What A Discovery!

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Oceania » Australia » Western Australia » Bunbury
May 11th 2011
Published: May 13th 2011EDIT THIS ENTRY

Firstly, just a note about our blogs. We’re not entirely happy with the new format that has been imposed upon us but we can’t do anything about that. Apologies if you’ve got used to the old layout, as we had, but we hope you can adapt to the new one. We’ve noticed that it’s easy to overlook some of the photos, particularly if they spread into a second page. They don’t always but, if they do, you have to scan down the screen to the very bottom of the official “bumph” attached to the blog and they will appear when the cursor passes over them. Thanks for reading and good luck!

Tuesday 10th – when we finally dragged ourselves out of bed, another perfect clear blue sky greeted us. We did think we might go off to Koombana Beach very early and then get breakfast in town, but it didn’t quite work out like that. Still, we were there at about 10am but the dolphins weren’t! I walked along, paddling in the sea, towards the Dolphin Centre where quite a few people had congregated. Did they know something we didn’t? No - they were actually waiting for the Dolphin Cruise vessel to come and pick them up. But it was very pleasant just being in Koombana Bay and time easily drifted by. The cruise boat appeared spot on eleven o’clock and we had a cup of tea and some fruit cake as we watched the boat slowly cruise towards the centre of the bay. It was still within good viewing distance so we thought that if they came across any dolphins then we would be able to see them too, but no such luck. After a while the vessel cruised further away and disappeared through a gap in the sea wall into what we now know is another part of the Leschenault water system. We drove out of Bunbury in the same direction the boat had gone and got as far as the outskirts of Australind before we found a water-side car park. Alas, the only thing we saw there was a lady selling eggs!!

We had decided that today, as with yesterday, we would have lunch out and then visit The Big Swamp - an area of wetlands close to the centre of Bunbury. So we drove back into town and went to the same cafe as yesterday.
This huge cargo ship dwarfed everything elseThis huge cargo ship dwarfed everything elseThis huge cargo ship dwarfed everything else

as it came out of Bunbury Port
After lunch we chose to follow the coast road, our usual route in and out of town, to get to The Big Swamp but Graham thought it would be good to explore the lighthouse area of town on the way. What a stroke of inspiration that was as we happened upon a tall lookout built by funds from the local Rotary Club. It was a terrific tower and in a brilliant, elevated location and gave a fantastic 360˚ view of Bunbury. The inspiration was because, after a while, I spotted some dolphins frolicking near the marina – the opposite side of Koombana Bay from the Dolphin Centre. They were too far away to take any decent photos and I didn’t have my SLR camera but at least we had seen some Bunbury dolphins at last. We spent quite a lot of time up the tower – it was brilliant – but then we drove on to The Big Swamp. This was another fascinating area of Bunbury, a town which is quickly becoming one of our favourite places because of the variety of things to do. It’s a fairly quiet time of year for wildlife and birdlife but the way The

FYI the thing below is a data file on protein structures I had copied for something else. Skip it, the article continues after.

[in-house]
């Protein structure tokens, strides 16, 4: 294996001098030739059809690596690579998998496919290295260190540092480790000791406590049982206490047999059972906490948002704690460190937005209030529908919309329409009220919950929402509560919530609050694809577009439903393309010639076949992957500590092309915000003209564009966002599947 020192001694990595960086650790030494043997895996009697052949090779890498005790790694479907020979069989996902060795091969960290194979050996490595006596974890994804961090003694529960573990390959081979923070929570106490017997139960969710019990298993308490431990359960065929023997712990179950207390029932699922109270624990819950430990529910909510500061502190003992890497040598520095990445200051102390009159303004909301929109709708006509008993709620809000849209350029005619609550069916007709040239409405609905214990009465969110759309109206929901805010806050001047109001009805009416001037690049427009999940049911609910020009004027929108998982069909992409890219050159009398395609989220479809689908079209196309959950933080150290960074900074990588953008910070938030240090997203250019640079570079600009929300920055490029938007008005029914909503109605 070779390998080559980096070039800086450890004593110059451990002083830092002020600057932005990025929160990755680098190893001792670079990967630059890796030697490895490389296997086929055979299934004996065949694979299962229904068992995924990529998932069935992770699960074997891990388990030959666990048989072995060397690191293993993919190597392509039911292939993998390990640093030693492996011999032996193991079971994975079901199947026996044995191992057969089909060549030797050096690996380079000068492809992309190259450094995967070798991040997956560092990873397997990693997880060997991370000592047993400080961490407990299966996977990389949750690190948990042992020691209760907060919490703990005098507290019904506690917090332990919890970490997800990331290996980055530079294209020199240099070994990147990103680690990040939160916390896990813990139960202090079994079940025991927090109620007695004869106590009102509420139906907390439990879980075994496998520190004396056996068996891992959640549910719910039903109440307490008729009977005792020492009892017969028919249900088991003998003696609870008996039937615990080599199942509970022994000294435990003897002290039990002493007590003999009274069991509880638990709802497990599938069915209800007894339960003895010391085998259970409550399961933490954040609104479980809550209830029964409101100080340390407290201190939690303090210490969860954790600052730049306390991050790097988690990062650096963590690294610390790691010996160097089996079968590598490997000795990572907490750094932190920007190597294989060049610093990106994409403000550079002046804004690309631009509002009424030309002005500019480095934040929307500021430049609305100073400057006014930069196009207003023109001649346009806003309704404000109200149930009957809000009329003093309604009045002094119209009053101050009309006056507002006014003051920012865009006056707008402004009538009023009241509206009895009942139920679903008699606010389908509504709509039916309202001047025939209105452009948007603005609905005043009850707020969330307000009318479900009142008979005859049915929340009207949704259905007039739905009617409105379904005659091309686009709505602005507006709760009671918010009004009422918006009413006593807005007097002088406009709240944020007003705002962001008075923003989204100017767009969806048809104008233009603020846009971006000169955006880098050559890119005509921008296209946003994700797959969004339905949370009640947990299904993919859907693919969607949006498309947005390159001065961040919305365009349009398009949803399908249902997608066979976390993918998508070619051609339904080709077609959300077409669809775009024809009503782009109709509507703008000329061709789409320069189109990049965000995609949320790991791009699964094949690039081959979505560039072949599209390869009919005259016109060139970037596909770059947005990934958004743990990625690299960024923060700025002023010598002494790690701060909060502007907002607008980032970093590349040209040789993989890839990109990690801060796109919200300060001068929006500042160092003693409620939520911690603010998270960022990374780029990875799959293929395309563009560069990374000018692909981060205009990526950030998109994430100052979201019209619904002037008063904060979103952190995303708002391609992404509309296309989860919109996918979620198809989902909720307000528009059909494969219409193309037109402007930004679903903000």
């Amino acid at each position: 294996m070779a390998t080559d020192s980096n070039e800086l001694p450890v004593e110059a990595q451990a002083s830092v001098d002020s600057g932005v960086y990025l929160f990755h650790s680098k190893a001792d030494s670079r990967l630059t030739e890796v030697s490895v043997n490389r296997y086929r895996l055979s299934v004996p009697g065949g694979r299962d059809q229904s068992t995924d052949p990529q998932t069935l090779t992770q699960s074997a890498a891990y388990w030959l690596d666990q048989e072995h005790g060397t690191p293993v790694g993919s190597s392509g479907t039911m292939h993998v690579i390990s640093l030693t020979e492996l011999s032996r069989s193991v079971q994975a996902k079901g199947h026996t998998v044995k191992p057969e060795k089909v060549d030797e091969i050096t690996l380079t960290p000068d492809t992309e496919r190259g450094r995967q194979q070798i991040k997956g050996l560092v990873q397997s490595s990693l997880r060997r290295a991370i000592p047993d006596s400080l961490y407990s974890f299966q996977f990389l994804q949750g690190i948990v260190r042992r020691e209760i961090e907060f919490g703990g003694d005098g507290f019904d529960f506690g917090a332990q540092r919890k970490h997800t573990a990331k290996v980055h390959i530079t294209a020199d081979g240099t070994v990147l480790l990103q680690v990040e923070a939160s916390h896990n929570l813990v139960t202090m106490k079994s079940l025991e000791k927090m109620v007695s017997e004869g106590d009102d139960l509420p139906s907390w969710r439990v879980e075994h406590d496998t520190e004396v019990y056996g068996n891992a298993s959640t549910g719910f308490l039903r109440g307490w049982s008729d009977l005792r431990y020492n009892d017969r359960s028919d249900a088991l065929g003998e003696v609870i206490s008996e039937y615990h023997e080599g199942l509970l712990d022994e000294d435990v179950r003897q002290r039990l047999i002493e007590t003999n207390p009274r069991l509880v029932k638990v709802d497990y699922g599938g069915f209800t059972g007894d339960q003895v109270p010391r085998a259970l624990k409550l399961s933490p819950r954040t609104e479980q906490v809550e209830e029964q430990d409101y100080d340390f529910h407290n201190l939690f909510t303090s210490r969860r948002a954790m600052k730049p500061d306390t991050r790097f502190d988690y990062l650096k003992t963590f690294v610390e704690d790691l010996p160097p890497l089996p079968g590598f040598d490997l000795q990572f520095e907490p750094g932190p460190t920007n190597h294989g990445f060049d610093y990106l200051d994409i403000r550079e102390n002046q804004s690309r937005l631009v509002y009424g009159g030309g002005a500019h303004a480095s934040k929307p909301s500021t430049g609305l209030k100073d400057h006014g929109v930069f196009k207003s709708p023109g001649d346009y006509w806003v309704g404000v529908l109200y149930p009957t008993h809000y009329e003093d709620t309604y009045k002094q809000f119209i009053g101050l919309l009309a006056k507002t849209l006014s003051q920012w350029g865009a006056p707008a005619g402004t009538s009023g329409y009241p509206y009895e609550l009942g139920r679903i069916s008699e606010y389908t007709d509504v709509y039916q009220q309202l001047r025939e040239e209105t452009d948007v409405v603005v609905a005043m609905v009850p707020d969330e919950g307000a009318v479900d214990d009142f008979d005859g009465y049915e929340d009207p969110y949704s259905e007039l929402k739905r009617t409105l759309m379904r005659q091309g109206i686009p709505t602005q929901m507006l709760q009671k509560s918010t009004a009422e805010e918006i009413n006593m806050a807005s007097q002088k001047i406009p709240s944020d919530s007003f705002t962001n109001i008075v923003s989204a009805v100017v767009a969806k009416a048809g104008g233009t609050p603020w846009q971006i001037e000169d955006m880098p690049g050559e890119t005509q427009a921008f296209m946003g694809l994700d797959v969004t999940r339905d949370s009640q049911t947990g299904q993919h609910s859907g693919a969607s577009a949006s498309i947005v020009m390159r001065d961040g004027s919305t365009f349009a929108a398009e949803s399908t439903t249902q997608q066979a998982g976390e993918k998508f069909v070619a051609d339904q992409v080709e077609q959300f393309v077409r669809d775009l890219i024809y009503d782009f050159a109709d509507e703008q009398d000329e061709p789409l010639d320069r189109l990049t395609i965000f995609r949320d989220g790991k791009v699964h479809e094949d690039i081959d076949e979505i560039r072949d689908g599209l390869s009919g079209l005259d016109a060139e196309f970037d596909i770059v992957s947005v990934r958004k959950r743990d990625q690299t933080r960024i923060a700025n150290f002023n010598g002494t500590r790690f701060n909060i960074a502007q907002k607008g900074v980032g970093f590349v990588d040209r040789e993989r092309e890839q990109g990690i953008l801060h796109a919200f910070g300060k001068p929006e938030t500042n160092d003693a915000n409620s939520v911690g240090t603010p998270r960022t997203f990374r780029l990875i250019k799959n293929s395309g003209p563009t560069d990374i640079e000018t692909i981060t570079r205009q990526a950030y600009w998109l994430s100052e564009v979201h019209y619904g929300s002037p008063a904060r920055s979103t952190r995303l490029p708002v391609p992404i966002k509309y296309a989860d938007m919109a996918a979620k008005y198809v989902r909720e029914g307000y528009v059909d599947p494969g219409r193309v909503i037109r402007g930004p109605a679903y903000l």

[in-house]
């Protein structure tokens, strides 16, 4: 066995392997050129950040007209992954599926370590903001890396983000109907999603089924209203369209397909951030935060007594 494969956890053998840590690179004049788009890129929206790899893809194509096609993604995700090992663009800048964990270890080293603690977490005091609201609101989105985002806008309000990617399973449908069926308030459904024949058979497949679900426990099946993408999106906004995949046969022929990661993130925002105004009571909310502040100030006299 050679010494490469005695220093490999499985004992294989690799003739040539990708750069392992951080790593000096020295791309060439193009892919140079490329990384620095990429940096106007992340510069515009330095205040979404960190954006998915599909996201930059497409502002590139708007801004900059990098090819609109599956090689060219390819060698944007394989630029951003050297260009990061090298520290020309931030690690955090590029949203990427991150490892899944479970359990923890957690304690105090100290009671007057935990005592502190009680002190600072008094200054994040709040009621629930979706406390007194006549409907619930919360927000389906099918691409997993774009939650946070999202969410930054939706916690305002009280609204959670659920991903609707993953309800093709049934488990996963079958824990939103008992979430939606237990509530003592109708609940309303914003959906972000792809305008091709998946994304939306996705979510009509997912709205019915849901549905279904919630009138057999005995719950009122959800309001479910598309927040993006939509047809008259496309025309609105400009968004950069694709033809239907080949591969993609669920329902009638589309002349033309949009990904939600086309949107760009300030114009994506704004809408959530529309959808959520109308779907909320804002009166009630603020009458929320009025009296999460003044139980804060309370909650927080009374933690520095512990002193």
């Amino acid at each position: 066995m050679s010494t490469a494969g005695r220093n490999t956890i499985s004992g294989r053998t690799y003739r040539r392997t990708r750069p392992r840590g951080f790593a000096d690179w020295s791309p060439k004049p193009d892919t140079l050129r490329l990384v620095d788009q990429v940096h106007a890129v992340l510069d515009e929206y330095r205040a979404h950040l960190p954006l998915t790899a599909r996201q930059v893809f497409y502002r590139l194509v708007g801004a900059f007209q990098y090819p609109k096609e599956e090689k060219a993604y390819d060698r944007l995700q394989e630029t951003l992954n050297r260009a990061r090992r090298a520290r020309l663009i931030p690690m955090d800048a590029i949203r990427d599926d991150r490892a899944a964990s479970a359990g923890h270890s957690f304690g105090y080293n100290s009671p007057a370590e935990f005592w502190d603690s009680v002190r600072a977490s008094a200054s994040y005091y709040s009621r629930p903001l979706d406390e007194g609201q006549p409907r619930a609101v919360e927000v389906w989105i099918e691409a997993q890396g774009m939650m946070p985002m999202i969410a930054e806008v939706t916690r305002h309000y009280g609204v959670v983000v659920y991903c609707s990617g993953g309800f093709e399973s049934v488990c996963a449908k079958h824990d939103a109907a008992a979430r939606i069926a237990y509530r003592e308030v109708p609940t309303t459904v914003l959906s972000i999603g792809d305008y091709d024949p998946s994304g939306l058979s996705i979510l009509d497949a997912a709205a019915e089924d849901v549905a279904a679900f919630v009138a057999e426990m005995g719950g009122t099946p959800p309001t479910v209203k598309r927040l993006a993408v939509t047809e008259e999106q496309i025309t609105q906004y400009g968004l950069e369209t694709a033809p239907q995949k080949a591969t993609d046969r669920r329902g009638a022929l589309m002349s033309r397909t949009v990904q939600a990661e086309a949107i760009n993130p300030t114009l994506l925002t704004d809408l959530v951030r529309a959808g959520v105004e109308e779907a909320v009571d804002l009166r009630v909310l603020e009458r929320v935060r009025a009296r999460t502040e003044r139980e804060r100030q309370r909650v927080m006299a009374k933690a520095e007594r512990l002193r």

On the left is Ensign MacLoud and on the right Captain BunburyOn the left is Ensign MacLoud and on the right Captain BunburyOn the left is Ensign MacLoud and on the right Captain Bunbury

Henry William St Piere Bunbury was the first European to travel overland to what was Port Leschenault and the town was renamed Bunbury in 1836 in his honour
Big Swamp is arranged with walkways, cycle-paths, boardwalks and bird-hides, it’s an interesting place at any time of year just to stroll around. And that is what we did for about an hour or so and even then we had hardly scratched the surface.

On our way back to the chalet we diverted to an area called Back Beach which seemed to have a rather strange “breaker” phenomenon. It’s a very popular surfing area but some of the more adventurous surfers are attracted by a combination of breakers which come together at right-angles. A rock formation at one particular point seems to throw back the incoming rough waves creating a sideways wave movement which then meets a normal incoming wave so that, when both waves are large (which is often) it creates quite a spectacular effect. It was here we had our afternoon cuppa and cake before returning to the chalet prior to going out again. On our way back we visited Maidens Reserve – an area we imagined to be like some we have come across before – a place where the females of the aboriginal tribes would gather away from the menfolk to discuss “women’s things”!! This thought had been endorsed by a couple of large statues of semi naked ladies at the entrance to a housing estate immediately opposite Maidens Reserve. How more wrong could we have been? Apparently the name was given by some early French explorers who, from their sea-going vessel, had seen two large peaks which they thought resembled parts of a lady’s anatomy (I’m not making this up!!) and named the area accordingly. The aforementioned statues were simply endorsing the history of the area.

Back at the chalet we contemplated having a swim in the pool but remembered yesterday’s freezing experience and thought better of it. But Graham felt that the Rotary Tower would be an excellent place to view the sunset so we were soon back out again heading towards the lighthouse before the sun set. It was a fantastic location and a very special sunset and we lingered for some time before making our way back to the chalet again. Often in Australia there is no “twilight” - the sun goes down and it’s dark almost immediately. Here in Bunbury daylight seems to linger for a while so, even though the sun had disappeared, we were able to make our way back before it got really dark. We had a reasonably relaxed evening although time was spent doing some packing in advance of our return to Perth tomorrow. Our brief break in Bunbury was coming to an end - how time flies when you’re enjoying yourself!